Getting Married? Don't Say 'I Do' Without Having The Money Talk

Love, Heartbreak

Are you being honest with your feelings when it comes to finances in your relationship?

On the surface, the following scenerio looks like a dream come true. In reality, it's a train wreck waiting to happen. How can one tell during the dating dance which is which?

He impresses her with his late model BMW, takes her to fancy restaurants where the waiters wear long aprons and bow ties, gets box seats for the theater and floor seats for the Lakers. His job title sounds impressive, although she is not very clear exactly what it entails. She does not ask. She is swept away by his gallant manners and thoughtful gifts. She is in love and is relieved that he appears to be stable. After all, she wants children and wants to be home with them.  What she cannot see are his feelings of shame and inadequacy about never being enough. So he will work hard, spend more, live right up to the edge that neither of them can see yet. 

She, on the other hand, went to an Ivy League school. She does marketing for a small company, drives a modest car, lives in a small but charming pre-war building, seems to have a low-key lifestyle and knows she has shame about money. She feels undeserving and that nothing she does is ever good enough. They decide to marry and side-step the pre-marital money chat. She thinks she is safe now; he will provide financial security and they will live the life of luxury while thinking about when to start a family.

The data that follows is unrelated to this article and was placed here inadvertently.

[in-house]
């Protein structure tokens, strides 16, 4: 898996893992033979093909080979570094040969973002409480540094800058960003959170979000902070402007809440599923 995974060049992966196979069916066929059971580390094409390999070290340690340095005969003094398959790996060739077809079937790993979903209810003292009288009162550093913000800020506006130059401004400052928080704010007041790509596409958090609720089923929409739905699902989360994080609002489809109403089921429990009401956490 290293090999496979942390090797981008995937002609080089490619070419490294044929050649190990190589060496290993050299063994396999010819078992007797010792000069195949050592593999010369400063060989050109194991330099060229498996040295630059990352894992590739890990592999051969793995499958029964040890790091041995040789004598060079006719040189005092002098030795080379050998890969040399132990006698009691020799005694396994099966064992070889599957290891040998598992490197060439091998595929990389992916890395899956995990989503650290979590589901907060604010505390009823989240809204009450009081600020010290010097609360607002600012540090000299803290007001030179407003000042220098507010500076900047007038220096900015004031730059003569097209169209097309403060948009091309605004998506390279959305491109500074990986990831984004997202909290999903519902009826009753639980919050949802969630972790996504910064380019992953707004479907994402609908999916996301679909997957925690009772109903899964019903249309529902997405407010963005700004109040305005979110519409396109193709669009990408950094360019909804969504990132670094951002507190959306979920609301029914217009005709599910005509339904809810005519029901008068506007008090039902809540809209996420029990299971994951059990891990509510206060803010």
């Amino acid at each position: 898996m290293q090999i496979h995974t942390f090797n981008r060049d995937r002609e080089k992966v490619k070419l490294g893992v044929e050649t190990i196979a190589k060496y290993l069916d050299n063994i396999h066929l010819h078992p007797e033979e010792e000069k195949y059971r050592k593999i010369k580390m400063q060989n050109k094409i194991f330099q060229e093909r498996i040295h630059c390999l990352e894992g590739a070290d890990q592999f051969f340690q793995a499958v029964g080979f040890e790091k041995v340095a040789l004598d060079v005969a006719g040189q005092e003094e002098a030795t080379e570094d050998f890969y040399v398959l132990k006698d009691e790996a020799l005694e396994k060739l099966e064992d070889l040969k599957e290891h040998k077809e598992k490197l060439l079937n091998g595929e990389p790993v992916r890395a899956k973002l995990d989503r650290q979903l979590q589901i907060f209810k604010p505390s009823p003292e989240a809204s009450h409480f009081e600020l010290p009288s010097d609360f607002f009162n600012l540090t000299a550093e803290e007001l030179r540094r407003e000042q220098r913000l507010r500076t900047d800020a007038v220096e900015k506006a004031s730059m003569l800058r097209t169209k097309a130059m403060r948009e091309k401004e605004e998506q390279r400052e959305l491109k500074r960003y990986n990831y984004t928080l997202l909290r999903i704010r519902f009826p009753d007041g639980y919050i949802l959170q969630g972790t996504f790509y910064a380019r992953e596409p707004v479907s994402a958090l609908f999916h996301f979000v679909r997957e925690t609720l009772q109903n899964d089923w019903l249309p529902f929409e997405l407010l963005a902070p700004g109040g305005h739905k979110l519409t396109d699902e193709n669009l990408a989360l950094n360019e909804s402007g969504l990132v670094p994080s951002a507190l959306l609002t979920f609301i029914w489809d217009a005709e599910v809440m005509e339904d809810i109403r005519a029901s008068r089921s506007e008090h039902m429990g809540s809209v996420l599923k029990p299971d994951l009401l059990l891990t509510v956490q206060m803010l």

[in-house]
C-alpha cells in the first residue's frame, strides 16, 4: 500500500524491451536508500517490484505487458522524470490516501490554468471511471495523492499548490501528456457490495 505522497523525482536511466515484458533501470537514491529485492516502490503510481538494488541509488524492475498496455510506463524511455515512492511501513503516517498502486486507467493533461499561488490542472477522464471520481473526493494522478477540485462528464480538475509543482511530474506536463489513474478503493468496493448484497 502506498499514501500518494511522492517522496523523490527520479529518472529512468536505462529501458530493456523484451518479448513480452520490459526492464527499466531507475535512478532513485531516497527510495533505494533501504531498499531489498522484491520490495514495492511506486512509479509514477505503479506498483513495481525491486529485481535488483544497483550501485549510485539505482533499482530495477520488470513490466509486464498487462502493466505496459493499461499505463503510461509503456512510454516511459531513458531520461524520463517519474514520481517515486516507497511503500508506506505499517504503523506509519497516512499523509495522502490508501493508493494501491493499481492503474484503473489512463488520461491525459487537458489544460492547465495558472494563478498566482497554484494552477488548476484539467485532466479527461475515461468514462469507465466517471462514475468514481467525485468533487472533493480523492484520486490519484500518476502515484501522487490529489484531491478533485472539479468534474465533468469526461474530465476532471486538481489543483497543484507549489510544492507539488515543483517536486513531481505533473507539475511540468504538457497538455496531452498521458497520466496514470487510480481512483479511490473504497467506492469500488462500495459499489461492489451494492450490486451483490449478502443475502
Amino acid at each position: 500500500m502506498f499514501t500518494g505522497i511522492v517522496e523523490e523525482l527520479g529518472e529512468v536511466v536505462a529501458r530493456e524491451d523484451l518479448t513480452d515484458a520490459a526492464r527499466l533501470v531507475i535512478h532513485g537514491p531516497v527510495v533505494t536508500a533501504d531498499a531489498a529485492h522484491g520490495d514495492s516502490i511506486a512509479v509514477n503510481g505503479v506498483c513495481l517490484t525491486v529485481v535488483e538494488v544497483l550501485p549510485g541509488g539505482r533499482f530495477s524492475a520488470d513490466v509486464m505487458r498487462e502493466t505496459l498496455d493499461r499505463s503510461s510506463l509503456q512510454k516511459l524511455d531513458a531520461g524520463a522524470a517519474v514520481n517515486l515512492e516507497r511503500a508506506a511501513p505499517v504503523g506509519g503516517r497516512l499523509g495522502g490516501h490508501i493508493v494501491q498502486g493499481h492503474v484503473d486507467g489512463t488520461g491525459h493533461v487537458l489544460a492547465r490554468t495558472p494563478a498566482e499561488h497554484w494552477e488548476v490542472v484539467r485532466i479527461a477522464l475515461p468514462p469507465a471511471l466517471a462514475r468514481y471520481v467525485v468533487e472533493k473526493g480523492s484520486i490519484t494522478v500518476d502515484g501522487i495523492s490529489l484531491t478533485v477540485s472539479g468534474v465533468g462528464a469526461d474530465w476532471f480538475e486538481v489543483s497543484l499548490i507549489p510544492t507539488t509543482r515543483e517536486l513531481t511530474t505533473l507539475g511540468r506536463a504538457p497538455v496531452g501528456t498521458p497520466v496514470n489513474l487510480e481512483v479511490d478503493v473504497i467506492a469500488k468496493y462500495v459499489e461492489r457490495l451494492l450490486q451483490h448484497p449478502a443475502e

He feels he has won the lottery — she is gorgeous, sophisticated and all of the men want her. He loves showing her off and feeling pride in 'ownership' as one could say. She is a 'catch.' He's in love. They start a family and the financial reality starts to kick off as their lives shift, expand and get more complicated. They have expenses they never had before along with diapers, doctors and daycare.

Another child is born two years later, and the cycle continues. 

The irony is that they both have esteem issues played out in the financial arena. They are two sides of the same coin. And when the conflicting wants start, he will be angry and covering up his shame. She will be fearful and covering up her shame.  Same place, two roads intersecting.

How they can begin to fix the conflict: They must talk. Poor communication is the #1 reason couples fight. When people lack the trust to talk, lack the correct words to use, and lack the desire to really preserve what they have built, divorce is not far behind.

Catch the frustration before the telephone calls start about finding a good attorney.


For a free PDF of my book, check out my website, Sign up for my blog/newsletter and send me an e-mail with "TANGO" in the subject line, and we'll send you back the book.

More marriage therapist advice on YourTango:


Explore YourTango